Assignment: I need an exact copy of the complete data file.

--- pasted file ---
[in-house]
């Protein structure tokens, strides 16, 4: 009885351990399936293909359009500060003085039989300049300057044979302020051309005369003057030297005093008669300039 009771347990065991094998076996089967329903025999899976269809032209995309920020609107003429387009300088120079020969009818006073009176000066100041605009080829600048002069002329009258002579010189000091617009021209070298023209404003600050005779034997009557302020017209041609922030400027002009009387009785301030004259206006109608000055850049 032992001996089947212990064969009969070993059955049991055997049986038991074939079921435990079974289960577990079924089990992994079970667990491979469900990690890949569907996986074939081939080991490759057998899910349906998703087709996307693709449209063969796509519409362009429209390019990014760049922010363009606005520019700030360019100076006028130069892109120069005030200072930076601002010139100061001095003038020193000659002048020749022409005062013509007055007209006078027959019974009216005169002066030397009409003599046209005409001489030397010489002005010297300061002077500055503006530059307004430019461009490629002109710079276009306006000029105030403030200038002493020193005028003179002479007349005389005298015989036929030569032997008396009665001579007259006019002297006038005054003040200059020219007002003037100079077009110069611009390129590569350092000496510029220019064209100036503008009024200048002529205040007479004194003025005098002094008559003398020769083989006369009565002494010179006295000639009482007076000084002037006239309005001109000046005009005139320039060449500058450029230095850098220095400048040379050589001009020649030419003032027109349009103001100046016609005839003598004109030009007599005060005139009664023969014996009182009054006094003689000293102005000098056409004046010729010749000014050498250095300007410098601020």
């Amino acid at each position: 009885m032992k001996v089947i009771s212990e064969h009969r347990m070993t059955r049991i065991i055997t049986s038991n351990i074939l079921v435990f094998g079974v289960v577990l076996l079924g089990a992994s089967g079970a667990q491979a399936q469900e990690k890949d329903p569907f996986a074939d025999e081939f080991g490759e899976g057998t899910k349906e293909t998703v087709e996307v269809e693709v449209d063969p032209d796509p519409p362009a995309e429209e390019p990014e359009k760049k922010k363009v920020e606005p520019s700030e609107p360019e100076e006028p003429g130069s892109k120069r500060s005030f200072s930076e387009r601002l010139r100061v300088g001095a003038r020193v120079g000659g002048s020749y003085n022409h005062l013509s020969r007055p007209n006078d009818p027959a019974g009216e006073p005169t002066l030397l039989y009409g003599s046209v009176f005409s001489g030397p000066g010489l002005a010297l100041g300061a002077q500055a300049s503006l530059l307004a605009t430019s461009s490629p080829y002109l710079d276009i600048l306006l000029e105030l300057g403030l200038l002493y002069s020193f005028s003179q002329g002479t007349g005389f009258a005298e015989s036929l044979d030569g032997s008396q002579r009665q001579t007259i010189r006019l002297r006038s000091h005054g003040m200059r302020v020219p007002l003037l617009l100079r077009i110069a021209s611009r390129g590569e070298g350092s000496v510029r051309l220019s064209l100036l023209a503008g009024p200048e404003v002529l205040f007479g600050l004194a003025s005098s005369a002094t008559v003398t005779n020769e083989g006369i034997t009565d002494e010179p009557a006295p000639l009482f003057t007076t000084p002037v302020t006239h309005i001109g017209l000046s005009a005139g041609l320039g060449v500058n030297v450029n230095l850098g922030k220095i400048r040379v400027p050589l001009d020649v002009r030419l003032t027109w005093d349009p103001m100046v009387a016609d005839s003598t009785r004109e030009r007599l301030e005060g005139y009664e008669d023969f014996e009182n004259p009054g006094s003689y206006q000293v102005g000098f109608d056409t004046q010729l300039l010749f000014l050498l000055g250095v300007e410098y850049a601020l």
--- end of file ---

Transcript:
[in-house]
């Protein structure tokens, strides 16, 4: 009885351990399936293909359009500060003085039989300049300057044979302020051309005369003057030297005093008669300039 009771347990065991094998076996089967329903025999899976269809032209995309920020609107003429387009300088120079020969009818006073009176000066100041605009080829600048002069002329009258002579010189000091617009021209070298023209404003600050005779034997009557302020017209041609922030400027002009009387009785301030004259206006109608000055850049 032992001996089947212990064969009969070993059955049991055997049986038991074939079921435990079974289960577990079924089990992994079970667990491979469900990690890949569907996986074939081939080991490759057998899910349906998703087709996307693709449209063969796509519409362009429209390019990014760049922010363009606005520019700030360019100076006028130069892109120069005030200072930076601002010139100061001095003038020193000659002048020749022409005062013509007055007209006078027959019974009216005169002066030397009409003599046209005409001489030397010489002005010297300061002077500055503006530059307004430019461009490629002109710079276009306006000029105030403030200038002493020193005028003179002479007349005389005298015989036929030569032997008396009665001579007259006019002297006038005054003040200059020219007002003037100079077009110069611009390129590569350092000496510029220019064209100036503008009024200048002529205040007479004194003025005098002094008559003398020769083989006369009565002494010179006295000639009482007076000084002037006239309005001109000046005009005139320039060449500058450029230095850098220095400048040379050589001009020649030419003032027109349009103001100046016609005839003598004109030009007599005060005139009664023969014996009182009054006094003689000293102005000098056409004046010729010749000014050498250095300007410098601020």
């Amino acid at each position: 009885m032992k001996v089947i009771s212990e064969h009969r347990m070993t059955r049991i065991i055997t049986s038991n351990i074939l079921v435990f094998g079974v289960v577990l076996l079924g089990a992994s089967g079970a667990q491979a399936q469900e990690k890949d329903p569907f996986a074939d025999e081939f080991g490759e899976g057998t899910k349906e293909t998703v087709e996307v269809e693709v449209d063969p032209d796509p519409p362009a995309e429209e390019p990014e359009k760049k922010k363009v920020e606005p520019s700030e609107p360019e100076e006028p003429g130069s892109k120069r500060s005030f200072s930076e387009r601002l010139r100061v300088g001095a003038r020193v120079g000659g002048s020749y003085n022409h005062l013509s020969r007055p007209n006078d009818p027959a019974g009216e006073p005169t002066l030397l039989y009409g003599s046209v009176f005409s001489g030397p000066g010489l002005a010297l100041g300061a002077q500055a300049s503006l530059l307004a605009t430019s461009s490629p080829y002109l710079d276009i600048l306006l000029e105030l300057g403030l200038l002493y002069s020193f005028s003179q002329g002479t007349g005389f009258a005298e015989s036929l044979d030569g032997s008396q002579r009665q001579t007259i010189r006019l002297r006038s000091h005054g003040m200059r302020v020219p007002l003037l617009l100079r077009i110069a021209s611009r390129g590569e070298g350092s000496v510029r051309l220019s064209l100036l023209a503008g009024p200048e404003v002529l205040f007479g600050l004194a003025s005098s005369a002094t008559v003398t005779n020769e083989g006369i034997t009565d002494e010179p009557a006295p000639l009482f003057t007076t000084p002037v302020t006239h309005i001109g017209l000046s005009a005139g041609l320039g060449v500058n030297v450029n230095l850098g922030k220095i400048r040379v400027p050589l001009d020649v002009r030419l003032t027109w005093d349009p103001m100046v009387a016609d005839s003598t009785r004109e030009r007599l301030e005060g005139y009664e008669d023969f014996e009182n004259p009054g006094s003689y206006q000293v102005g000098f109608d056409t004046q010729l300039l010749f000014l050498l000055g250095v300007e410098y850049a601020l």